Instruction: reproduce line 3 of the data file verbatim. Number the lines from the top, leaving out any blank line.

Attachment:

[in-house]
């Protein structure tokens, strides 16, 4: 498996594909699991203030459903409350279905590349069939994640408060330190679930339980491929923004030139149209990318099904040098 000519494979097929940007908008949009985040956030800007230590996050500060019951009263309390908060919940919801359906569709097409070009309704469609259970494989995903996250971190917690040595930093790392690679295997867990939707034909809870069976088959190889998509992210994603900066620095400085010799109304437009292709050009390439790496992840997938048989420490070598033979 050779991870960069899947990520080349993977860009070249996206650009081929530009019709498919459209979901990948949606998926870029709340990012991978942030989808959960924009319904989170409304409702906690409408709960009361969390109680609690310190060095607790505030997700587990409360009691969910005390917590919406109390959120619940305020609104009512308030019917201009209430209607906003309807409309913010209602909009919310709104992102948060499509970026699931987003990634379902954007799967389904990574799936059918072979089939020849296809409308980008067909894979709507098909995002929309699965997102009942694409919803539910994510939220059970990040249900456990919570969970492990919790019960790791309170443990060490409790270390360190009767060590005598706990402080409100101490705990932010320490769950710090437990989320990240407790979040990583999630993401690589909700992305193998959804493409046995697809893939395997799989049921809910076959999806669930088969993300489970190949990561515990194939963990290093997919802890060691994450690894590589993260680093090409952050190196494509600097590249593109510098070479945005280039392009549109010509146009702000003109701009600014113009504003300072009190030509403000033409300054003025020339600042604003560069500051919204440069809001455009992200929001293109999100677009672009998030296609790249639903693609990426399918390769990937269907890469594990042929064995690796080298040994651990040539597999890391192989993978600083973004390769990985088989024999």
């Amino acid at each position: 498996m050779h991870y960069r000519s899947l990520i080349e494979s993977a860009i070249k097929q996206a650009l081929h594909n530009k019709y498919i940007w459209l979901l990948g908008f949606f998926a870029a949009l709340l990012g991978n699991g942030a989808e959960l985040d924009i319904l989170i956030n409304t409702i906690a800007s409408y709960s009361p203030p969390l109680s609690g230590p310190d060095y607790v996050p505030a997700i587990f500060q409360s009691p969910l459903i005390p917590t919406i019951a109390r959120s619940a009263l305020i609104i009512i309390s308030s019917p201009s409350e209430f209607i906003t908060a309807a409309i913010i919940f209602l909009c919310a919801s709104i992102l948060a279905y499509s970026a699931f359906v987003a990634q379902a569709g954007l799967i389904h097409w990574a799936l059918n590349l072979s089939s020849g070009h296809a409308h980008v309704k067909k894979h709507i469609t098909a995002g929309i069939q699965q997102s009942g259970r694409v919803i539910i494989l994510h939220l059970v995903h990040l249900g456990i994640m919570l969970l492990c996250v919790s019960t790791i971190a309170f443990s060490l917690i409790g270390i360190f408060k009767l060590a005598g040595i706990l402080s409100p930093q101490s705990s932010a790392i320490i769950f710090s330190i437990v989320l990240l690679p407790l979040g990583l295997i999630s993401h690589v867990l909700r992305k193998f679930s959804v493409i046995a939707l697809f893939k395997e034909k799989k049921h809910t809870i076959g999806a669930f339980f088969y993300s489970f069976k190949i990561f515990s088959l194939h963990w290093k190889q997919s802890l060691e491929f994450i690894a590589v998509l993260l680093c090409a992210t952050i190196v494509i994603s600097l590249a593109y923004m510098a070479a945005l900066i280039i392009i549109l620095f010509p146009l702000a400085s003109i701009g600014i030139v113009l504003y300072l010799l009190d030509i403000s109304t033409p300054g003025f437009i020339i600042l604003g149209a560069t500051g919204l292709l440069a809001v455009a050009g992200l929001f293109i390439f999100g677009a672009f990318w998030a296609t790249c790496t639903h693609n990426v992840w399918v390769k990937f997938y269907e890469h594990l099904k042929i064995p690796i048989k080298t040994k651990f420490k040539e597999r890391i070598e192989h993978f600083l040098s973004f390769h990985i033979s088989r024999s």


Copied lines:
């Amino acid at each position: 498996m050779h991870y960069r000519s899947l990520i080349e494979s993977a860009i070249k097929q996206a650009l081929h594909n530009k019709y498919i940007w459209l979901l990948g908008f949606f998926a870029a949009l709340l990012g991978n699991g942030a989808e959960l985040d924009i319904l989170i956030n409304t409702i906690a800007s409408y709960s009361p203030p969390l109680s609690g230590p310190d060095y607790v996050p505030a997700i587990f500060q409360s009691p969910l459903i005390p917590t919406i019951a109390r959120s619940a009263l305020i609104i009512i309390s308030s019917p201009s409350e209430f209607i906003t908060a309807a409309i913010i919940f209602l909009c919310a919801s709104i992102l948060a279905y499509s970026a699931f359906v987003a990634q379902a569709g954007l799967i389904h097409w990574a799936l059918n590349l072979s089939s020849g070009h296809a409308h980008v309704k067909k894979h709507i469609t098909a995002g929309i069939q699965q997102s009942g259970r694409v919803i539910i494989l994510h939220l059970v995903h990040l249900g456990i994640m919570l969970l492990c996250v919790s019960t790791i971190a309170f443990s060490l917690i409790g270390i360190f408060k009767l060590a005598g040595i706990l402080s409100p930093q101490s705990s932010a790392i320490i769950f710090s330190i437990v989320l990240l690679p407790l979040g990583l295997i999630s993401h690589v867990l909700r992305k193998f679930s959804v493409i046995a939707l697809f893939k395997e034909k799989k049921h809910t809870i076959g999806a669930f339980f088969y993300s489970f069976k190949i990561f515990s088959l194939h963990w290093k190889q997919s802890l060691e491929f994450i690894a590589v998509l993260l680093c090409a992210t952050i190196v494509i994603s600097l590249a593109y923004m510098a070479a945005l900066i280039i392009i549109l620095f010509p146009l702000a400085s003109i701009g600014i030139v113009l504003y300072l010799l009190d030509i403000s109304t033409p300054g003025f437009i020339i600042l604003g149209a560069t500051g919204l292709l440069a809001v455009a050009g992200l929001f293109i390439f999100g677009a672009f990318w998030a296609t790249c790496t639903h693609n990426v992840w399918v390769k990937f997938y269907e890469h594990l099904k042929i064995p690796i048989k080298t040994k651990f420490k040539e597999r890391i070598e192989h993978f600083l040098s973004f390769h990985i033979s088989r024999s």